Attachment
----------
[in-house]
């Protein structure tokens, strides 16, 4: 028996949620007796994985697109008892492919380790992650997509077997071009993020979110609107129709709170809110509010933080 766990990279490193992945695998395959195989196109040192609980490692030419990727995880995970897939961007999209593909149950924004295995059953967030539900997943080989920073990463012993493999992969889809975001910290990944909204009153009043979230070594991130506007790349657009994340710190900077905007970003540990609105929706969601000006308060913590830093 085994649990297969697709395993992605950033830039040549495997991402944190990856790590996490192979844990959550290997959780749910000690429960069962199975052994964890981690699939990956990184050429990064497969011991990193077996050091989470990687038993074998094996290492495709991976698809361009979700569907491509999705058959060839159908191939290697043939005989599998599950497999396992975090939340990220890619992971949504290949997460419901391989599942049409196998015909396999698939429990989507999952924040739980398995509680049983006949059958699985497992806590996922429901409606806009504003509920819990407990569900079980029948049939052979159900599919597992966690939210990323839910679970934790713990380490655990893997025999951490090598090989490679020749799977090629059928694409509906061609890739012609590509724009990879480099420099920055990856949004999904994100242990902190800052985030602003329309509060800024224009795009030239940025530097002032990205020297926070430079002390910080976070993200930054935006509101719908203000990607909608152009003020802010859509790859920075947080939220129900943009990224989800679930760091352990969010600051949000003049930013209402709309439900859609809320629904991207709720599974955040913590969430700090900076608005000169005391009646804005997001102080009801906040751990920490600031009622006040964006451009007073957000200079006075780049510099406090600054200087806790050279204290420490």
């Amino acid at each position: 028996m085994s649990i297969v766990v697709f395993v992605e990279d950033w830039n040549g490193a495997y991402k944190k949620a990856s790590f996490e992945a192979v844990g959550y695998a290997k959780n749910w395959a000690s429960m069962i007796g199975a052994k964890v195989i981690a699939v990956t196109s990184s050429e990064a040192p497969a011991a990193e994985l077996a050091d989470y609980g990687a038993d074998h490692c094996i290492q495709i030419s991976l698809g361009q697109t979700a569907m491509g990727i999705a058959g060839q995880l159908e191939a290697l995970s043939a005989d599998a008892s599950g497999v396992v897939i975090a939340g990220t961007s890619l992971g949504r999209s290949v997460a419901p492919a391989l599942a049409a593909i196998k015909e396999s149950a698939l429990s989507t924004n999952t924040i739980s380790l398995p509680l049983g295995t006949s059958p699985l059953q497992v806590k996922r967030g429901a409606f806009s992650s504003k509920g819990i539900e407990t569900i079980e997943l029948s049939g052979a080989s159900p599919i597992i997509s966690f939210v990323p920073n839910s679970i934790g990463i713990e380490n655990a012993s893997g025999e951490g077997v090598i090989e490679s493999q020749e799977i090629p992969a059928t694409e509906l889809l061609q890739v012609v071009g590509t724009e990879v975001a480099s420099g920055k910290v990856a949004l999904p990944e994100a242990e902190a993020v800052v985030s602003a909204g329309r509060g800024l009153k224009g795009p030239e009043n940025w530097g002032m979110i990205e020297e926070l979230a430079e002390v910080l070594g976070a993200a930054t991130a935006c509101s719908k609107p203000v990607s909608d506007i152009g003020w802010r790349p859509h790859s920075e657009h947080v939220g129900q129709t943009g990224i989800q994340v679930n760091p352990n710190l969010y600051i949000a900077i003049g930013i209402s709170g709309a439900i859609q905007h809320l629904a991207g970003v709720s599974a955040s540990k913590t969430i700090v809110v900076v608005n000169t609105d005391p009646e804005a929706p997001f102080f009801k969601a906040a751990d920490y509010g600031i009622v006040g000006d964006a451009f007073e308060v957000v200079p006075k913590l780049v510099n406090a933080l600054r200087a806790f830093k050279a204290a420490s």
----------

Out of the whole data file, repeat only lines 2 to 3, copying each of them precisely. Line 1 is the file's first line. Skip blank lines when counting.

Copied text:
């Protein structure tokens, strides 16, 4: 028996949620007796994985697109008892492919380790992650997509077997071009993020979110609107129709709170809110509010933080 766990990279490193992945695998395959195989196109040192609980490692030419990727995880995970897939961007999209593909149950924004295995059953967030539900997943080989920073990463012993493999992969889809975001910290990944909204009153009043979230070594991130506007790349657009994340710190900077905007970003540990609105929706969601000006308060913590830093 085994649990297969697709395993992605950033830039040549495997991402944190990856790590996490192979844990959550290997959780749910000690429960069962199975052994964890981690699939990956990184050429990064497969011991990193077996050091989470990687038993074998094996290492495709991976698809361009979700569907491509999705058959060839159908191939290697043939005989599998599950497999396992975090939340990220890619992971949504290949997460419901391989599942049409196998015909396999698939429990989507999952924040739980398995509680049983006949059958699985497992806590996922429901409606806009504003509920819990407990569900079980029948049939052979159900599919597992966690939210990323839910679970934790713990380490655990893997025999951490090598090989490679020749799977090629059928694409509906061609890739012609590509724009990879480099420099920055990856949004999904994100242990902190800052985030602003329309509060800024224009795009030239940025530097002032990205020297926070430079002390910080976070993200930054935006509101719908203000990607909608152009003020802010859509790859920075947080939220129900943009990224989800679930760091352990969010600051949000003049930013209402709309439900859609809320629904991207709720599974955040913590969430700090900076608005000169005391009646804005997001102080009801906040751990920490600031009622006040964006451009007073957000200079006075780049510099406090600054200087806790050279204290420490």
């Amino acid at each position: 028996m085994s649990i297969v766990v697709f395993v992605e990279d950033w830039n040549g490193a495997y991402k944190k949620a990856s790590f996490e992945a192979v844990g959550y695998a290997k959780n749910w395959a000690s429960m069962i007796g199975a052994k964890v195989i981690a699939v990956t196109s990184s050429e990064a040192p497969a011991a990193e994985l077996a050091d989470y609980g990687a038993d074998h490692c094996i290492q495709i030419s991976l698809g361009q697109t979700a569907m491509g990727i999705a058959g060839q995880l159908e191939a290697l995970s043939a005989d599998a008892s599950g497999v396992v897939i975090a939340g990220t961007s890619l992971g949504r999209s290949v997460a419901p492919a391989l599942a049409a593909i196998k015909e396999s149950a698939l429990s989507t924004n999952t924040i739980s380790l398995p509680l049983g295995t006949s059958p699985l059953q497992v806590k996922r967030g429901a409606f806009s992650s504003k509920g819990i539900e407990t569900i079980e997943l029948s049939g052979a080989s159900p599919i597992i997509s966690f939210v990323p920073n839910s679970i934790g990463i713990e380490n655990a012993s893997g025999e951490g077997v090598i090989e490679s493999q020749e799977i090629p992969a059928t694409e509906l889809l061609q890739v012609v071009g590509t724009e990879v975001a480099s420099g920055k910290v990856a949004l999904p990944e994100a242990e902190a993020v800052v985030s602003a909204g329309r509060g800024l009153k224009g795009p030239e009043n940025w530097g002032m979110i990205e020297e926070l979230a430079e002390v910080l070594g976070a993200a930054t991130a935006c509101s719908k609107p203000v990607s909608d506007i152009g003020w802010r790349p859509h790859s920075e657009h947080v939220g129900q129709t943009g990224i989800q994340v679930n760091p352990n710190l969010y600051i949000a900077i003049g930013i209402s709170g709309a439900i859609q905007h809320l629904a991207g970003v709720s599974a955040s540990k913590t969430i700090v809110v900076v608005n000169t609105d005391p009646e804005a929706p997001f102080f009801k969601a906040a751990d920490y509010g600031i009622v006040g000006d964006a451009f007073e308060v957000v200079p006075k913590l780049v510099n406090a933080l600054r200087a806790f830093k050279a204290a420490s």